Jacob Morgan is an author, speaker, and futurist whose new book, The Future of Work: Attract New Talent, Build Better Leaders, and Create a Competitive Organization presents a fascinating case for what the future of work will look like and what current and historical circumstances are leading us towards that point.
In this blog I’ll briefly discuss the five trends Morgan says are crucial in defining the future of our work experience.
The way we communicate and build identity and community has changed dramatically. Social networks allow and encourage us to create online profiles of ourselves and there are countless communities we can choose or not choose to be a part of. The dramatic increase in visibility of different choices has led to a more pronounced stratification of individual identifications and specializations.
Likewise, the rapid increase of new technologies makes it easy (sometimes too easy) to automate and delegate work. Big data, the cloud, drones, and apps are all major parts of our daily lives that weren’t even in our vocabulary ten years ago.
The Millennial Workforce.
You’ve probably read about the negative stereotypes of millennial workers. The fact is, they are a different generation than the Gen X’ers and Boomers who now occupy the majority of leadership positions. They’re characterized by a reliance on technology and a desire to be passionate about the work they do. Whatever flaws the current generation perceives in the new breed, before long they will make up the majority of the workforce and its leadership positions.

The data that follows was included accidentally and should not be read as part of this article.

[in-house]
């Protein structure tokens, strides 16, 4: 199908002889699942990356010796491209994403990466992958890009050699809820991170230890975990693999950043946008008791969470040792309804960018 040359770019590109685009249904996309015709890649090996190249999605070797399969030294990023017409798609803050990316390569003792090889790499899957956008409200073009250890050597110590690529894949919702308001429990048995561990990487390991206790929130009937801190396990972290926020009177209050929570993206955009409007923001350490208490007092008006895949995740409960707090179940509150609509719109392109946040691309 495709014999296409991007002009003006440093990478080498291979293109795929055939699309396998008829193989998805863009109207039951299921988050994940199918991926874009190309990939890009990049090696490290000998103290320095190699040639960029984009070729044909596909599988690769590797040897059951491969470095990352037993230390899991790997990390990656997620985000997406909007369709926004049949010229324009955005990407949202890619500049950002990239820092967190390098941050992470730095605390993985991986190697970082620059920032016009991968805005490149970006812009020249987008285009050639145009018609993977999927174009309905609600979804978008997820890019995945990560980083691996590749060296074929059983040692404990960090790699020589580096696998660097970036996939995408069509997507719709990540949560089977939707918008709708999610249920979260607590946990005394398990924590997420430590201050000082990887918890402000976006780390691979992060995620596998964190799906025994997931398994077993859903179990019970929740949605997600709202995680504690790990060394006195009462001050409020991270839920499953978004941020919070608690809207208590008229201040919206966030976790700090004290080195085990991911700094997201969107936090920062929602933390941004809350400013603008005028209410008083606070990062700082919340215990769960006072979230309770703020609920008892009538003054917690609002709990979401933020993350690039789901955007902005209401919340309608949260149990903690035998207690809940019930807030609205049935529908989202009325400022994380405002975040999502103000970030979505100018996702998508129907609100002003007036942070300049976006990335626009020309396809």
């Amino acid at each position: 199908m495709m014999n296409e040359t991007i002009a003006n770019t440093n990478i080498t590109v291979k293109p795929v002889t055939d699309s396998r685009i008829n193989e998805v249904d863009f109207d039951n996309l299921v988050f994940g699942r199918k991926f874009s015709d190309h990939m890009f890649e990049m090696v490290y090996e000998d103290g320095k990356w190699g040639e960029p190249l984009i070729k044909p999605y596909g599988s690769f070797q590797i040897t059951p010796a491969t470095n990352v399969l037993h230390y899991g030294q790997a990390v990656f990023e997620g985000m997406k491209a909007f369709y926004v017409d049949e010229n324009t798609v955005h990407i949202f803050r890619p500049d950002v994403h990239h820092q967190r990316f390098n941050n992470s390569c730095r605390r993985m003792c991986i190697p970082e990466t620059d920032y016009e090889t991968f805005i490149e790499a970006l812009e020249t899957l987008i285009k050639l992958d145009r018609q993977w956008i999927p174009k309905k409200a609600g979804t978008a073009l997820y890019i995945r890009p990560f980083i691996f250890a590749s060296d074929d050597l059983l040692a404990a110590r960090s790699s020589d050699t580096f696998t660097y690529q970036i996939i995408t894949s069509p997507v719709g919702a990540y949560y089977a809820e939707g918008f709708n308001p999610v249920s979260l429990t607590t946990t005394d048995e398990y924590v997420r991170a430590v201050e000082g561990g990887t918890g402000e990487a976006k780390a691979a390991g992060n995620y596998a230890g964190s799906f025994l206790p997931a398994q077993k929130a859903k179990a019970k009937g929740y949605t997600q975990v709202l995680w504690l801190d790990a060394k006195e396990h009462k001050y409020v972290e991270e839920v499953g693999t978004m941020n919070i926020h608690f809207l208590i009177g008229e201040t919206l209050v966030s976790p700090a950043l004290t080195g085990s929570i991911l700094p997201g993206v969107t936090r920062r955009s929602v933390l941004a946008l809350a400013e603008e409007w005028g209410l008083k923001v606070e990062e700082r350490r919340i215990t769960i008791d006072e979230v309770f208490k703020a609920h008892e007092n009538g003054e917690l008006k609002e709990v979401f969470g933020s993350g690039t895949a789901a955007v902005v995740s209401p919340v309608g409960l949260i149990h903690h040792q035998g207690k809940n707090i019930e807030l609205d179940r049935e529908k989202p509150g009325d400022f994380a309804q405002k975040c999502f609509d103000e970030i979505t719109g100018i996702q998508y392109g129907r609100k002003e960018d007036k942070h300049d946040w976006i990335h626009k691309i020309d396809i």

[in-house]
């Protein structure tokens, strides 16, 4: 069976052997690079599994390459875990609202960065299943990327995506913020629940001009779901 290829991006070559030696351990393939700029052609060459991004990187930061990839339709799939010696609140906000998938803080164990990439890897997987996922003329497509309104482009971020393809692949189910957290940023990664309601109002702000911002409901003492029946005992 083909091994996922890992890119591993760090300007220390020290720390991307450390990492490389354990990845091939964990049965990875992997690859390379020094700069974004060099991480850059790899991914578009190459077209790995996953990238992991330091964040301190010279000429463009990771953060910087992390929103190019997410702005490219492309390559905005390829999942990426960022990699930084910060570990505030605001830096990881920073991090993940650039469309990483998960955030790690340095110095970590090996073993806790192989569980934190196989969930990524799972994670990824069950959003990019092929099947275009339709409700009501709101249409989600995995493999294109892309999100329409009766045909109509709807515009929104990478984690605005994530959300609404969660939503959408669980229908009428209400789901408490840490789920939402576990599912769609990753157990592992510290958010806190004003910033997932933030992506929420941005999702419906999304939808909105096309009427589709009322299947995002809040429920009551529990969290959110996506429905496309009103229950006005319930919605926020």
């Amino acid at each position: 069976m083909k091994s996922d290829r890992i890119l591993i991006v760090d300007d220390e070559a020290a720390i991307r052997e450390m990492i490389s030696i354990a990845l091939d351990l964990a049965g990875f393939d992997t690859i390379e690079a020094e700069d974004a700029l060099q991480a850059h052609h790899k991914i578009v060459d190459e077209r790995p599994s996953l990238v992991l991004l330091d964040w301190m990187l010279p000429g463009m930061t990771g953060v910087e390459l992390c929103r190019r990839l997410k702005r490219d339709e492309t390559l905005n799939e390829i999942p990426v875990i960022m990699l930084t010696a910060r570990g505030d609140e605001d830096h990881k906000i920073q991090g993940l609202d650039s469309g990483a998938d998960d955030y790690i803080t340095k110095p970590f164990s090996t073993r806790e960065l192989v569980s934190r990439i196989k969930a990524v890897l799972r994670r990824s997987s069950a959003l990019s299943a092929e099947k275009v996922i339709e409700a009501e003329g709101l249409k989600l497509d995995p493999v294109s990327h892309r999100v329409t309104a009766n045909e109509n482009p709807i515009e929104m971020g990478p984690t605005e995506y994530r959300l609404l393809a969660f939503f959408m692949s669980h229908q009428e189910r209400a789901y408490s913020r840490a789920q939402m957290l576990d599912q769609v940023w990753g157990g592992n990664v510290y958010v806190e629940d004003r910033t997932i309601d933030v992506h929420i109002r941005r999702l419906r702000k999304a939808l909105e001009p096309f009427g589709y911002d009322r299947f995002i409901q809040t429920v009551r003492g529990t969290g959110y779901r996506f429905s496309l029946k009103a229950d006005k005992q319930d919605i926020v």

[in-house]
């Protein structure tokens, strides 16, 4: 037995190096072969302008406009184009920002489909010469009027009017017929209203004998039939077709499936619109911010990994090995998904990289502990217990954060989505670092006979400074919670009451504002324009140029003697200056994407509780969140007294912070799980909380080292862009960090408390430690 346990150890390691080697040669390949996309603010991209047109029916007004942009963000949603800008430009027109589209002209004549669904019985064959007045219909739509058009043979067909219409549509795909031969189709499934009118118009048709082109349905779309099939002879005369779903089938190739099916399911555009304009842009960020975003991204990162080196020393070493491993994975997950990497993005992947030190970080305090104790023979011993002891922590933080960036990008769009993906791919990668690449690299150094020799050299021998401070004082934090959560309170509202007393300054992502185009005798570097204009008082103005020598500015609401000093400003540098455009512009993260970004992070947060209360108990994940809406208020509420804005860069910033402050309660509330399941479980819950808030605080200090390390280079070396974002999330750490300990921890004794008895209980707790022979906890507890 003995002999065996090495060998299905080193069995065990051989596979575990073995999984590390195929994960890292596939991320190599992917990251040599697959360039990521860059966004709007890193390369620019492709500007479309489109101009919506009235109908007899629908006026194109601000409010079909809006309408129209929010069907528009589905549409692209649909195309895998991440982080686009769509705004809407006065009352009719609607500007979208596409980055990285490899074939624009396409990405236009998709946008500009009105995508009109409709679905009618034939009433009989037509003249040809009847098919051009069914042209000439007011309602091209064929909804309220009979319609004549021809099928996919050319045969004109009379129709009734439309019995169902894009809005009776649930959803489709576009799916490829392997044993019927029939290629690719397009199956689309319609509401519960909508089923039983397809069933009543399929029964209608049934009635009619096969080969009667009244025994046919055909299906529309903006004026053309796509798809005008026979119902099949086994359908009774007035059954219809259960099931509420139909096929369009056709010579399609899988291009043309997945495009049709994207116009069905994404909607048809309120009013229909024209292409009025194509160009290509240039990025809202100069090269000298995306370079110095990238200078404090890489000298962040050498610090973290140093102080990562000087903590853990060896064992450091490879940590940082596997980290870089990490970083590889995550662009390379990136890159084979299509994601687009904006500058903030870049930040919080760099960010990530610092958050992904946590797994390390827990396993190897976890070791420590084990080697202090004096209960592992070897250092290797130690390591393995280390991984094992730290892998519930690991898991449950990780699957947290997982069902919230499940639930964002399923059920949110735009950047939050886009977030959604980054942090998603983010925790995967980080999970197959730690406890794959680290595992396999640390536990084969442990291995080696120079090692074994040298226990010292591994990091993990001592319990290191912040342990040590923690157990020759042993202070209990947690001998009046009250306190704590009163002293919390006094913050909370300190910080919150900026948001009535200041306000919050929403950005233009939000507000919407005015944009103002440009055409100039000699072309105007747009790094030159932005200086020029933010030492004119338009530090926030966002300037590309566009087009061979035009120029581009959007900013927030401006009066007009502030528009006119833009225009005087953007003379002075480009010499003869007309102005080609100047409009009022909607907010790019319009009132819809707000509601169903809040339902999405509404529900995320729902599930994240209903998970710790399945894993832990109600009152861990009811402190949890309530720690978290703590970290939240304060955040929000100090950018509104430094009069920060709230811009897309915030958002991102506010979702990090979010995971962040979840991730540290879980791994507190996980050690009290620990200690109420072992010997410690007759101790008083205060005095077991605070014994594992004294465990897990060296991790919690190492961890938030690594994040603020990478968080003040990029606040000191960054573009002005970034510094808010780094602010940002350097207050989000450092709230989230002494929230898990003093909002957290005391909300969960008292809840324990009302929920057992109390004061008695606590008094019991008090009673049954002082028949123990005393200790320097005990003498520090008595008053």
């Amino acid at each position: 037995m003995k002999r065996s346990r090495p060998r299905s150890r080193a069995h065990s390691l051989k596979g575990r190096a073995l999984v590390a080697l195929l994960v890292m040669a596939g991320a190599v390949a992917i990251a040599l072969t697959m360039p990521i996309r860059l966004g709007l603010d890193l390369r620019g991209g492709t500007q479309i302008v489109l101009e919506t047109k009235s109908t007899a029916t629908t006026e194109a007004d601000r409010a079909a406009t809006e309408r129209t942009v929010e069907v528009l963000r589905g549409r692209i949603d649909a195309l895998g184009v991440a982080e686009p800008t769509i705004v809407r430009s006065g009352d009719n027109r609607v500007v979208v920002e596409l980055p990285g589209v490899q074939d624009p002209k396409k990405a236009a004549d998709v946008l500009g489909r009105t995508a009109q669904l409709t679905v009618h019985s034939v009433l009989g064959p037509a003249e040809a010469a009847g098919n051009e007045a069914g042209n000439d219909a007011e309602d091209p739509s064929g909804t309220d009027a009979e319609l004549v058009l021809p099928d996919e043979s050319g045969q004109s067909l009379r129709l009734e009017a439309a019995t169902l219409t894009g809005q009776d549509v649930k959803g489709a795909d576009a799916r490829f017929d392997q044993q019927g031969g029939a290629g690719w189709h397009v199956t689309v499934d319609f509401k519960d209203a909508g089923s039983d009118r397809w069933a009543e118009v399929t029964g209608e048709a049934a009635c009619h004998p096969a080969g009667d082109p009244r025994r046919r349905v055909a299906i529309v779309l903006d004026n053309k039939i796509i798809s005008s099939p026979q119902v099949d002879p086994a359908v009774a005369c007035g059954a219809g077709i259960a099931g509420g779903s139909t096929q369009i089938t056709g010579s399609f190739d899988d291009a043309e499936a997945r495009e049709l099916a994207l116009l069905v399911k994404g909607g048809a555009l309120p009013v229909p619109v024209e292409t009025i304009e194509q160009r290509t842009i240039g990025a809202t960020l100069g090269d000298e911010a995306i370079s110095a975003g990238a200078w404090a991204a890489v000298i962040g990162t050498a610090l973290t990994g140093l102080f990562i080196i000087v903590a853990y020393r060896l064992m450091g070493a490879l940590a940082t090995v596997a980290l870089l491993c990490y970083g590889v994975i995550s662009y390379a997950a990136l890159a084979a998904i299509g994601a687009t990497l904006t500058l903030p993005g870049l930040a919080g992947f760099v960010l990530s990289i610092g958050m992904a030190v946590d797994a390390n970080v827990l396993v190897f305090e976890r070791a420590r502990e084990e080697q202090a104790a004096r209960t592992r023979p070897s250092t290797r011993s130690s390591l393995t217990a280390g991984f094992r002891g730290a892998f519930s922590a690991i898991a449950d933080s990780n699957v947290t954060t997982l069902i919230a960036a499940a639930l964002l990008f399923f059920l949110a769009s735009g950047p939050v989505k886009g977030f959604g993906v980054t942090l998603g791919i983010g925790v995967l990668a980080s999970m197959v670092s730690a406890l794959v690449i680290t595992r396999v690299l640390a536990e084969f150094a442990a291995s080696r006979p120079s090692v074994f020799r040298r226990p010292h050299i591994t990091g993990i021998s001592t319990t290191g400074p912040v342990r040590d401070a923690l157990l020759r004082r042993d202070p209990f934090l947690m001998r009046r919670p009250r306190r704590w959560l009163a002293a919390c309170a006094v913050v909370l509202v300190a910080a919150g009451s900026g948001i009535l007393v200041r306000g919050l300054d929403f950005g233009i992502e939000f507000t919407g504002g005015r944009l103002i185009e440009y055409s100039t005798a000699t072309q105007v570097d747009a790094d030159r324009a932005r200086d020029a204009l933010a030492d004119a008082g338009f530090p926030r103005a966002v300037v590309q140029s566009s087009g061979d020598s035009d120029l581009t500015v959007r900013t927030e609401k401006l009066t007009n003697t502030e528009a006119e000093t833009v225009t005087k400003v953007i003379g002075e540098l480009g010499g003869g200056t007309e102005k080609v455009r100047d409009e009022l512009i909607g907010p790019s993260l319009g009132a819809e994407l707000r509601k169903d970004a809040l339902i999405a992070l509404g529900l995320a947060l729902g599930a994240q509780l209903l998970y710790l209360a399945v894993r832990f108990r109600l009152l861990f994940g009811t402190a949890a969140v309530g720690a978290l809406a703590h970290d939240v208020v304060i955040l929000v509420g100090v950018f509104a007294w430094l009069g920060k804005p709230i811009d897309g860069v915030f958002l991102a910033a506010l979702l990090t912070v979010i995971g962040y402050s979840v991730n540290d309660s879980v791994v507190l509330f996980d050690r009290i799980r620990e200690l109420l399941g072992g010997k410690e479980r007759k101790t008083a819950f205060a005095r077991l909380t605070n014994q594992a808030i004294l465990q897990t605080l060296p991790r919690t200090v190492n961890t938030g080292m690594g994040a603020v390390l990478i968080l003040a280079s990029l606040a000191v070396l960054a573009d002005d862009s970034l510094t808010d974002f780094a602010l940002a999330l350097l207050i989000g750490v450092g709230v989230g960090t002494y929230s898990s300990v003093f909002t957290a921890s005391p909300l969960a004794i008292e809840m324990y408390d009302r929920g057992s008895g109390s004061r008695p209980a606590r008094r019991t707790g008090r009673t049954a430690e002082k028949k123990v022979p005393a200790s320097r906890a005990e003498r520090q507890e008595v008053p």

There’s a lot of buzz about self-driving cars at the moment but the real game changer for the future of work is the Internet. It allows remote employees to be functioning members of an organization without being present in that organization’s physical location. This simultaneously allows organizations to cut their operating costs by catering to (potentially many) fewer on-site employees.
This type of mobility and the rise of globalization mean the world is getting smaller. I can hire someone in Dusseldorf to work remotely for my business in Omaha, Nebraska, if I determine they are the right candidate for the job. This breeds geographic competition where there once was none.
We already work in a vastly different world than that of our parents. The experience of 40 years at a comfy desk at a single company followed by a generous pension is going the way of the buffalo. The present is more cutthroat than that and the future shows no signs of slowing down in that regard.